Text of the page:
A rift appears to have erupted between one of the Czech Republic’s biggest Internet operators and most of the major media companies putting their content over the web. How this tussle will conclude looks like anyone’s guess.
O2 is reckoned to have around a third of the market for offering Internet connection in the Czech Republic, either through mobile or fixed line connections. The company, now owned by the financial group of the country’s richest man, Petr Kellner, is therefore one of the major players along with T-Mobile and Vodafone.
So, news that it is mulling a proposal to block those rather irritating Internet pop up ads that block you from looking at the print or video content, has caused quite a stir. Basically, news servers and others point out the simple fact that blocking out such ads undermines the whole model of putting such content on the web.
The overwhelming condemnation of the proposed move comes from all the major Czech news publishers such as Mafra, Economia, and Czech News Center as well as the Czech Internet search engine and content provider Seznam.
O2’s possible move, which is exceptional among European Internet service providers, has raised a lot of questions as well as hackles. The telecoms company says the main reason for the move would be to speed up the Internet for customers as well as making life simpler for them by removing the annoying pop ups.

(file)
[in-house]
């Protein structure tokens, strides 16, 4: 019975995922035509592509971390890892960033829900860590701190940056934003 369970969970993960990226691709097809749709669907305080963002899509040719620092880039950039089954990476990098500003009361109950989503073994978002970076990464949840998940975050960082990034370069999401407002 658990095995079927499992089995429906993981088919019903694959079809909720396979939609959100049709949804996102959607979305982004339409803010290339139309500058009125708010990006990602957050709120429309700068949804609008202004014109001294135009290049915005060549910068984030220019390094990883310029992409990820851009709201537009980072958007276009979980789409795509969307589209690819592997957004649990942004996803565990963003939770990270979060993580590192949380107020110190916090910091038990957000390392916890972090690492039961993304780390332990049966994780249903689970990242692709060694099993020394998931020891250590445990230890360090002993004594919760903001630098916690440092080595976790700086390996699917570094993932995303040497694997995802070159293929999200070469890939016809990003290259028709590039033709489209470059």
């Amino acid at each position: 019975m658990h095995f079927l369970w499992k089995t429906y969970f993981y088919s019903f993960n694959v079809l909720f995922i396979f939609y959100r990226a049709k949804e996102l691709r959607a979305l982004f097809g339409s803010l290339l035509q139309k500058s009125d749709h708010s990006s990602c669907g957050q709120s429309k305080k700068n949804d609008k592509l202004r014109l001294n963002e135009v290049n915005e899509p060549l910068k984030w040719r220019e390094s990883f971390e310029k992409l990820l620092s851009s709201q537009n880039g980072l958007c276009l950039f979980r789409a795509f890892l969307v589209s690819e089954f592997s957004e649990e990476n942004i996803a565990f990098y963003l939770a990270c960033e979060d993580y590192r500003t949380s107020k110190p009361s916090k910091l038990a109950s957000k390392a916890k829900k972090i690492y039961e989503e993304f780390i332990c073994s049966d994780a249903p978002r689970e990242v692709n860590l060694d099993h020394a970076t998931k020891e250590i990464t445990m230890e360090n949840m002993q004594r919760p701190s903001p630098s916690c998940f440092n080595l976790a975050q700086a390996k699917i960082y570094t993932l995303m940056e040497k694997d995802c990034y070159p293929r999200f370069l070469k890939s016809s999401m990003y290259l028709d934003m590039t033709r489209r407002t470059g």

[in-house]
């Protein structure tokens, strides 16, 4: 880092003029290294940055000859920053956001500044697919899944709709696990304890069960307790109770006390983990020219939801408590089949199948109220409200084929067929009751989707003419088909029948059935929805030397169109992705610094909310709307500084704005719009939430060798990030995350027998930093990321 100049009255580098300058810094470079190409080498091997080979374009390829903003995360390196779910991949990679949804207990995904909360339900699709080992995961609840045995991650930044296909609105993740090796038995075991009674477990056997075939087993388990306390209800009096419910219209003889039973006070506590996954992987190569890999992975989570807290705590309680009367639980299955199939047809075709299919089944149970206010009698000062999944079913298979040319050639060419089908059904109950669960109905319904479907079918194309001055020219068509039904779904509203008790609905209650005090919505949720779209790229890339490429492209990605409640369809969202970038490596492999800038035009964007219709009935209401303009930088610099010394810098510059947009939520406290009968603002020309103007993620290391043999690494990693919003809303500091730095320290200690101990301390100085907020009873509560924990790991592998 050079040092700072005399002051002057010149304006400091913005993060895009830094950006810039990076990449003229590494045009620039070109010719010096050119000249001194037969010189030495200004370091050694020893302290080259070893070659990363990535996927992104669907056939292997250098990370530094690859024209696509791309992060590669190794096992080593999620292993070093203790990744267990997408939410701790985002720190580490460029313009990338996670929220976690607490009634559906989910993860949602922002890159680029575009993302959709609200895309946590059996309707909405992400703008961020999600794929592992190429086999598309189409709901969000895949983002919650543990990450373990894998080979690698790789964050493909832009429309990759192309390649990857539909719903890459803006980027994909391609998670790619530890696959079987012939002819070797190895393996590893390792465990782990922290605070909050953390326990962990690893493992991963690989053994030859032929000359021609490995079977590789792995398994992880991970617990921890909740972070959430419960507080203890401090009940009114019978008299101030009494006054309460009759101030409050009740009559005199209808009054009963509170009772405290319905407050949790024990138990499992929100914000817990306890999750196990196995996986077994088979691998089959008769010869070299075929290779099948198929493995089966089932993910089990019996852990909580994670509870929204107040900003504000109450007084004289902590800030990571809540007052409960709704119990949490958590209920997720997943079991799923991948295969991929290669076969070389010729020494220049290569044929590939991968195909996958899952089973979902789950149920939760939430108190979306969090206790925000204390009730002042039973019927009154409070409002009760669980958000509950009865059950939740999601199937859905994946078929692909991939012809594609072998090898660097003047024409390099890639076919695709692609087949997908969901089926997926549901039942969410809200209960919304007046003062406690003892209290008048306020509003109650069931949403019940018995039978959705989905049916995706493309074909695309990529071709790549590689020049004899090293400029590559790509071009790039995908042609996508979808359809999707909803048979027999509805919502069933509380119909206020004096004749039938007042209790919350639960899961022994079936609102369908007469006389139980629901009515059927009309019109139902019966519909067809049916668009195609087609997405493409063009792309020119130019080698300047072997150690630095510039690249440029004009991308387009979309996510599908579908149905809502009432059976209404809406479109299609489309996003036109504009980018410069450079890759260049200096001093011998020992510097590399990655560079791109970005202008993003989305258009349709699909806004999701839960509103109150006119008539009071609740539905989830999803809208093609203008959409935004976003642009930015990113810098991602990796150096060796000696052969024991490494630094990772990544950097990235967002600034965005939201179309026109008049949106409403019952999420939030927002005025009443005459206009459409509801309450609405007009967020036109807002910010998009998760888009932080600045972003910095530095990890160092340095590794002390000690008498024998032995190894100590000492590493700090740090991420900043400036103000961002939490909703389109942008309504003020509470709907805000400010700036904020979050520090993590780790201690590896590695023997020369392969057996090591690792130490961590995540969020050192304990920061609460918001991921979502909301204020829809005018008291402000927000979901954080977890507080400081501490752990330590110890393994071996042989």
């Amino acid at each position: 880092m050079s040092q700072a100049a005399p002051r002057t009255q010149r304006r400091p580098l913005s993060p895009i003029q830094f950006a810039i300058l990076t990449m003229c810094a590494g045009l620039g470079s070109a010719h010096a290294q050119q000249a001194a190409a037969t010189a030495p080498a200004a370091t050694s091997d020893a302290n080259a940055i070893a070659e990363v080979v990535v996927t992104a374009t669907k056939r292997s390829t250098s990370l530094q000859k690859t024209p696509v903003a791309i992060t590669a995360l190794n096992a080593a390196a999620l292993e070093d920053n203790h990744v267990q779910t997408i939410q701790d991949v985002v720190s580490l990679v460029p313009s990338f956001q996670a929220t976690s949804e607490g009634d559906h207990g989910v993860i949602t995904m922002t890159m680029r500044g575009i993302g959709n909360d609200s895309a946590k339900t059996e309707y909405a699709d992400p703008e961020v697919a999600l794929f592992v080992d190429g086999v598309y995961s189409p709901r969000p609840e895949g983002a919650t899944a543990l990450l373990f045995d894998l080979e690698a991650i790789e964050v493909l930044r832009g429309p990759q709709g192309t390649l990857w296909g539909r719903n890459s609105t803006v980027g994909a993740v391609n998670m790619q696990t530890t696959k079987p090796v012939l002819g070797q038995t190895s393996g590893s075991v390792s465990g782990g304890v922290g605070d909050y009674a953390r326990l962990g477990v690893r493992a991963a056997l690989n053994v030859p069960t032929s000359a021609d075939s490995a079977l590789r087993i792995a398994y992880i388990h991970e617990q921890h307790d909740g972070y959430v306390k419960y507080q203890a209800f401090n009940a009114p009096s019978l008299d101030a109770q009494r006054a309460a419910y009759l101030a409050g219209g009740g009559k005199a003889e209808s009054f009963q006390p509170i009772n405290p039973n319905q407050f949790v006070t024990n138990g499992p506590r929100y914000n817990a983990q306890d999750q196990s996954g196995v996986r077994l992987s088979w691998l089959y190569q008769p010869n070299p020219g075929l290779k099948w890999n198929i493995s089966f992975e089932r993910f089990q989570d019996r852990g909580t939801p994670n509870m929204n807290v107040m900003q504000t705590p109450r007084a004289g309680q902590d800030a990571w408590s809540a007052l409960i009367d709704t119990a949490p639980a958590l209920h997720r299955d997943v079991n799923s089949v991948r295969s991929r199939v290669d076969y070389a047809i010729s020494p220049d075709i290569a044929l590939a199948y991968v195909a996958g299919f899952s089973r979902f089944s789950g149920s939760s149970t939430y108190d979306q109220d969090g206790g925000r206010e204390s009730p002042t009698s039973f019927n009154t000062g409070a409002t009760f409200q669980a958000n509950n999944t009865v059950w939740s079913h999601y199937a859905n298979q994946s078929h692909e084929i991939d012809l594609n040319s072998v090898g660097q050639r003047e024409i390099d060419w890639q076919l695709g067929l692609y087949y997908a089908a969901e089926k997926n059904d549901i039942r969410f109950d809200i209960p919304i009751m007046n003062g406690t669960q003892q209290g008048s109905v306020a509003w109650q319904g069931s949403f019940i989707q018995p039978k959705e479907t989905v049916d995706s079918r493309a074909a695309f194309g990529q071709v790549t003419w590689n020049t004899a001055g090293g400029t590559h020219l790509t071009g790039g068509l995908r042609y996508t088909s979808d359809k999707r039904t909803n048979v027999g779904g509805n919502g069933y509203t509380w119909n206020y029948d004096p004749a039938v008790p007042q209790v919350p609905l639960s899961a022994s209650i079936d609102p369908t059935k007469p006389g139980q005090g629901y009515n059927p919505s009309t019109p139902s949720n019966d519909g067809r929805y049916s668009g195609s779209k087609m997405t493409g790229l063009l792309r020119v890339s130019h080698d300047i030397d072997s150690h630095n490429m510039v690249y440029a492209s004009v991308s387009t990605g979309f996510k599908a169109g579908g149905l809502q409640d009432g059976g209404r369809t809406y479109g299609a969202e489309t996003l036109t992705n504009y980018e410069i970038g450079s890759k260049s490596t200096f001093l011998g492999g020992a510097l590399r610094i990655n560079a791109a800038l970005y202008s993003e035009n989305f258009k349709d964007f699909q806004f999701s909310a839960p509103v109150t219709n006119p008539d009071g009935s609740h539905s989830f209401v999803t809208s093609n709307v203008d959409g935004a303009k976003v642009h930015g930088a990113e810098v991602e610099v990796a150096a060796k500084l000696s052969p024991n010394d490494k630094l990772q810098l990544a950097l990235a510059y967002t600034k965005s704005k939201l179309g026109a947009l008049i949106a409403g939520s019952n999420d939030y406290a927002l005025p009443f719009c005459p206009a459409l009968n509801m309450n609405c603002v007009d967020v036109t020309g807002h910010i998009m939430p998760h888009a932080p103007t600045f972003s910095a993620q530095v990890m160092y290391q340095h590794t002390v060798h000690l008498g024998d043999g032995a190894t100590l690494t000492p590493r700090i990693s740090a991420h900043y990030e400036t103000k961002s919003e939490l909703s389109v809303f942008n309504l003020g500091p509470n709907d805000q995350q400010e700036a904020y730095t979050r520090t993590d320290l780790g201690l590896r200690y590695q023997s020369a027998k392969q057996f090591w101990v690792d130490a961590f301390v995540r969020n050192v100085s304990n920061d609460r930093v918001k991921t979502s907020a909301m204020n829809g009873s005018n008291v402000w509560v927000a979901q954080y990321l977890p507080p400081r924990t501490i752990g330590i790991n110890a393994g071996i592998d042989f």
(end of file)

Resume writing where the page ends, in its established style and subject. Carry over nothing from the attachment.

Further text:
O2 has offered talks with media companies but few look for the moment like they are willing to seek any sought of compromise. Most say they will every means possible to defend their ad revenues. Some company spokesmen warn that the operator might start by blocking unwanted ads but who can tell if the step will not widen to unfavourable articles or editorial content as well.
O2 for its part argues that Internet users in any case are already install software on their own to block certain types of ads. Around one in 10 Czechs already opts for such a solution with one in four Poles taking the same path.
Rival telecoms company T-Mobile or cable tv and Internet connection company, UPC, say they have no intention of considering an ad bloc like O2.
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